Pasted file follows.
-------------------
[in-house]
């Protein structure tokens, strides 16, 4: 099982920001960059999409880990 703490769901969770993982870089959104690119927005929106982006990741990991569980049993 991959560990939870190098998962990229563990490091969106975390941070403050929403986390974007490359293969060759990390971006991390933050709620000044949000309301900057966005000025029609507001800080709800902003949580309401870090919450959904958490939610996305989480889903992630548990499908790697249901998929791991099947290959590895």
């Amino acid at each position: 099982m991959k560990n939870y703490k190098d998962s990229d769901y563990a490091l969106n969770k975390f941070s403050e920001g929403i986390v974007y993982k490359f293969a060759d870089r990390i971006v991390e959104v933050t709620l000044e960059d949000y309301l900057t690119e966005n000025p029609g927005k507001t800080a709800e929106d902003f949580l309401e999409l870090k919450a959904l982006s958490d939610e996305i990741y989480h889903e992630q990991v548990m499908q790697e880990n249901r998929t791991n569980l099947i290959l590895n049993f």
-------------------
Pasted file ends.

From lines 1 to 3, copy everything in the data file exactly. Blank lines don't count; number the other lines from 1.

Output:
[in-house]
């Protein structure tokens, strides 16, 4: 099982920001960059999409880990 703490769901969770993982870089959104690119927005929106982006990741990991569980049993 991959560990939870190098998962990229563990490091969106975390941070403050929403986390974007490359293969060759990390971006991390933050709620000044949000309301900057966005000025029609507001800080709800902003949580309401870090919450959904958490939610996305989480889903992630548990499908790697249901998929791991099947290959590895």
């Amino acid at each position: 099982m991959k560990n939870y703490k190098d998962s990229d769901y563990a490091l969106n969770k975390f941070s403050e920001g929403i986390v974007y993982k490359f293969a060759d870089r990390i971006v991390e959104v933050t709620l000044e960059d949000y309301l900057t690119e966005n000025p029609g927005k507001t800080a709800e929106d902003f949580l309401e999409l870090k919450a959904l982006s958490d939610e996305i990741y989480h889903e992630q990991v548990m499908q790697e880990n249901r998929t791991n569980l099947i290959l590895n049993f």